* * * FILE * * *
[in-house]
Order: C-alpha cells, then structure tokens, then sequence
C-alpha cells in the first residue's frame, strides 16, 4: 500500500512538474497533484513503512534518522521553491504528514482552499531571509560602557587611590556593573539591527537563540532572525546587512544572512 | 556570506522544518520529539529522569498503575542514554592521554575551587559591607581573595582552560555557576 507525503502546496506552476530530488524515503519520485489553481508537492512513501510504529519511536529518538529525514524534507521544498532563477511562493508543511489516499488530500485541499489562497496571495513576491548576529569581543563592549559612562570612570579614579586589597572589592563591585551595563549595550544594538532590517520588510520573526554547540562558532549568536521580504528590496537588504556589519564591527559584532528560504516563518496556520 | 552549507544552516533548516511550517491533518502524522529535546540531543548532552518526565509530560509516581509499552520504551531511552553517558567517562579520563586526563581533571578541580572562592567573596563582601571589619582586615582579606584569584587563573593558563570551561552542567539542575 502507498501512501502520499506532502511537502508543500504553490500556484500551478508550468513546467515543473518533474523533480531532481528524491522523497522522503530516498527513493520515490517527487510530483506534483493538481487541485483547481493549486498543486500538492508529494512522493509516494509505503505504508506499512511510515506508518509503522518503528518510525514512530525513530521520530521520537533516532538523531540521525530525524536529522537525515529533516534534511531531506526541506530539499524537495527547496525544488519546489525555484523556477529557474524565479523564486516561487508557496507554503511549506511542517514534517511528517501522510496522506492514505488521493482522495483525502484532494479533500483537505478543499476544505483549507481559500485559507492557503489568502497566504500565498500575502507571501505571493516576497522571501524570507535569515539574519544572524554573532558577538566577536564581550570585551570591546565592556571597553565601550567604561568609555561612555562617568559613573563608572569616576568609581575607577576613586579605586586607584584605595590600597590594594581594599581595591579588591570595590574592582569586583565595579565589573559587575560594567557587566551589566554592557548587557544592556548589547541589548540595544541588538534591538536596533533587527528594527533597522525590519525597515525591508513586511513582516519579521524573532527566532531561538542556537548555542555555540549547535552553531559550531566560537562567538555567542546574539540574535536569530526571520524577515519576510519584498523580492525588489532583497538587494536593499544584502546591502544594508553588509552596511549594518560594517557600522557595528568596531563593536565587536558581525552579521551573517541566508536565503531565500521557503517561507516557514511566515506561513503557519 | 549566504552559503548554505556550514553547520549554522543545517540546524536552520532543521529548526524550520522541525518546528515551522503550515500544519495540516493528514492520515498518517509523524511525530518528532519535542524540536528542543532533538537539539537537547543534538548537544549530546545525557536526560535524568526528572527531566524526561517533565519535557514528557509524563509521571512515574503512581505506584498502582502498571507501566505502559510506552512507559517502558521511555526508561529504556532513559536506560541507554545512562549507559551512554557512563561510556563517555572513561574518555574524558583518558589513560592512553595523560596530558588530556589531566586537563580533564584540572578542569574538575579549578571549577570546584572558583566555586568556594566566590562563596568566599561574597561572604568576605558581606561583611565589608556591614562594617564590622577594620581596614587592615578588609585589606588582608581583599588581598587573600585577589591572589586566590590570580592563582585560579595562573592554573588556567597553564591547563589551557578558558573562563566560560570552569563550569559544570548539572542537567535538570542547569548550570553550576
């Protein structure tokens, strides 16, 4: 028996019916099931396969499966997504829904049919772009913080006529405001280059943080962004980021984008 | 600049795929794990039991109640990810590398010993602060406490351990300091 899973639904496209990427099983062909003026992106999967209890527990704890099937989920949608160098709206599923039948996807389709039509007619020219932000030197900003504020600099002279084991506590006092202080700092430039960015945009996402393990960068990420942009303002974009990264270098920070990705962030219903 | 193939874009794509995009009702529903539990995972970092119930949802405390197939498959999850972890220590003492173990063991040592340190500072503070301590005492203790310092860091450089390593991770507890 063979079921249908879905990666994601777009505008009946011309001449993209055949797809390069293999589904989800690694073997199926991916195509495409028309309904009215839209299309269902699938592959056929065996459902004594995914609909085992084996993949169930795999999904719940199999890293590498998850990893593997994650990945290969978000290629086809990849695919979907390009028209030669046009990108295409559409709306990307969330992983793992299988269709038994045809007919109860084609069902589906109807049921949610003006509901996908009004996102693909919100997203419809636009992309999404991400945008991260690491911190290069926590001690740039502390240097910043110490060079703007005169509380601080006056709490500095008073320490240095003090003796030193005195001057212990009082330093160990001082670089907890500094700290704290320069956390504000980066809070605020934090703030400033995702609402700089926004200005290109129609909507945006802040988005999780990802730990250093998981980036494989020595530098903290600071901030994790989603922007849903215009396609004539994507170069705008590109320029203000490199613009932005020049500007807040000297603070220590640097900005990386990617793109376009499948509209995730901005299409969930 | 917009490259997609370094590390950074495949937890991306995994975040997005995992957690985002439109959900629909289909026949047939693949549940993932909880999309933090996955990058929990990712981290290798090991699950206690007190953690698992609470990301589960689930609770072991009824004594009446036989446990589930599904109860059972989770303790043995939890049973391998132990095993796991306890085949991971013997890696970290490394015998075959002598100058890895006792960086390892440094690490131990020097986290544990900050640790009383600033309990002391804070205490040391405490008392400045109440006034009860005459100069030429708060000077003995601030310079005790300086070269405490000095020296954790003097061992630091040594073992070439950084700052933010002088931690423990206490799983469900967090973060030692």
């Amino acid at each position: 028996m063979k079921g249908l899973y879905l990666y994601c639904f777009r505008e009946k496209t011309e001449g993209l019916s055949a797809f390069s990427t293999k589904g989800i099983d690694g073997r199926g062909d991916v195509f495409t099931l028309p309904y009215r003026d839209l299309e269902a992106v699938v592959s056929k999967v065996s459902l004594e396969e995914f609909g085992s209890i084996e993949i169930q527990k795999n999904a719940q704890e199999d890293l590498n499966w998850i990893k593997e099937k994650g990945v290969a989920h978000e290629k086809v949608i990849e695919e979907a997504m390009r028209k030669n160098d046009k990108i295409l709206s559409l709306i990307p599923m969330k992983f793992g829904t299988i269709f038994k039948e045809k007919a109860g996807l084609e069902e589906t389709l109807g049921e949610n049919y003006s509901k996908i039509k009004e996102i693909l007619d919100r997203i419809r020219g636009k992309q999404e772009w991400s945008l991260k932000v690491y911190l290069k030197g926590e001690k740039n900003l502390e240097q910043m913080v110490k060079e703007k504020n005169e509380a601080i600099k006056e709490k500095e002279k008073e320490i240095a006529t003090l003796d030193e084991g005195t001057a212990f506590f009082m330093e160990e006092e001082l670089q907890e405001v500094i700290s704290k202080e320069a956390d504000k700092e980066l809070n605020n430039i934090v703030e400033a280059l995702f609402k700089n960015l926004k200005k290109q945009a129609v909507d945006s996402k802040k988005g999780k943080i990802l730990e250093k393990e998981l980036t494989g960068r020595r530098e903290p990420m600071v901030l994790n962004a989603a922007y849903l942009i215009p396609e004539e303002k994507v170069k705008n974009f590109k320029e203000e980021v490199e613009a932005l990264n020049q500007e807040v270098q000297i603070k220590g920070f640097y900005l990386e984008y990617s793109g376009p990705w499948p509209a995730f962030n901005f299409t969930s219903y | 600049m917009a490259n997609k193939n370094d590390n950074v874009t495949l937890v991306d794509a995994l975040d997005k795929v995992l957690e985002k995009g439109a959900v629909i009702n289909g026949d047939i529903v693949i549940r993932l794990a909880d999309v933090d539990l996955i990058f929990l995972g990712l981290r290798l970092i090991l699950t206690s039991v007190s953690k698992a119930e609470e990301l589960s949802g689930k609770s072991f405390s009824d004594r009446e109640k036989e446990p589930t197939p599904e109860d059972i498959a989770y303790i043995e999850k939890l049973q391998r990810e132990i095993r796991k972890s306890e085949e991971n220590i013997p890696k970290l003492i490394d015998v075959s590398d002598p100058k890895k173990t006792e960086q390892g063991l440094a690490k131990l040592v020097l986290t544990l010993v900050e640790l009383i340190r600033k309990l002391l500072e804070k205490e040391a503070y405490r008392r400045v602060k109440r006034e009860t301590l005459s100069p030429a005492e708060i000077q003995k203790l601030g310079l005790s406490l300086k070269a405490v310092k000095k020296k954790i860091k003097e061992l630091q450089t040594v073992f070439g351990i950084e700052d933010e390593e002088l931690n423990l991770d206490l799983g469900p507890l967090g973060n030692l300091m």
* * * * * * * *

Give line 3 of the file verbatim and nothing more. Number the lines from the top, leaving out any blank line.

C-alpha cells in the first residue's frame, strides 16, 4: 500500500512538474497533484513503512534518522521553491504528514482552499531571509560602557587611590556593573539591527537563540532572525546587512544572512 | 556570506522544518520529539529522569498503575542514554592521554575551587559591607581573595582552560555557576 507525503502546496506552476530530488524515503519520485489553481508537492512513501510504529519511536529518538529525514524534507521544498532563477511562493508543511489516499488530500485541499489562497496571495513576491548576529569581543563592549559612562570612570579614579586589597572589592563591585551595563549595550544594538532590517520588510520573526554547540562558532549568536521580504528590496537588504556589519564591527559584532528560504516563518496556520 | 552549507544552516533548516511550517491533518502524522529535546540531543548532552518526565509530560509516581509499552520504551531511552553517558567517562579520563586526563581533571578541580572562592567573596563582601571589619582586615582579606584569584587563573593558563570551561552542567539542575 502507498501512501502520499506532502511537502508543500504553490500556484500551478508550468513546467515543473518533474523533480531532481528524491522523497522522503530516498527513493520515490517527487510530483506534483493538481487541485483547481493549486498543486500538492508529494512522493509516494509505503505504508506499512511510515506508518509503522518503528518510525514512530525513530521520530521520537533516532538523531540521525530525524536529522537525515529533516534534511531531506526541506530539499524537495527547496525544488519546489525555484523556477529557474524565479523564486516561487508557496507554503511549506511542517514534517511528517501522510496522506492514505488521493482522495483525502484532494479533500483537505478543499476544505483549507481559500485559507492557503489568502497566504500565498500575502507571501505571493516576497522571501524570507535569515539574519544572524554573532558577538566577536564581550570585551570591546565592556571597553565601550567604561568609555561612555562617568559613573563608572569616576568609581575607577576613586579605586586607584584605595590600597590594594581594599581595591579588591570595590574592582569586583565595579565589573559587575560594567557587566551589566554592557548587557544592556548589547541589548540595544541588538534591538536596533533587527528594527533597522525590519525597515525591508513586511513582516519579521524573532527566532531561538542556537548555542555555540549547535552553531559550531566560537562567538555567542546574539540574535536569530526571520524577515519576510519584498523580492525588489532583497538587494536593499544584502546591502544594508553588509552596511549594518560594517557600522557595528568596531563593536565587536558581525552579521551573517541566508536565503531565500521557503517561507516557514511566515506561513503557519 | 549566504552559503548554505556550514553547520549554522543545517540546524536552520532543521529548526524550520522541525518546528515551522503550515500544519495540516493528514492520515498518517509523524511525530518528532519535542524540536528542543532533538537539539537537547543534538548537544549530546545525557536526560535524568526528572527531566524526561517533565519535557514528557509524563509521571512515574503512581505506584498502582502498571507501566505502559510506552512507559517502558521511555526508561529504556532513559536506560541507554545512562549507559551512554557512563561510556563517555572513561574518555574524558583518558589513560592512553595523560596530558588530556589531566586537563580533564584540572578542569574538575579549578571549577570546584572558583566555586568556594566566590562563596568566599561574597561572604568576605558581606561583611565589608556591614562594617564590622577594620581596614587592615578588609585589606588582608581583599588581598587573600585577589591572589586566590590570580592563582585560579595562573592554573588556567597553564591547563589551557578558558573562563566560560570552569563550569559544570548539572542537567535538570542547569548550570553550576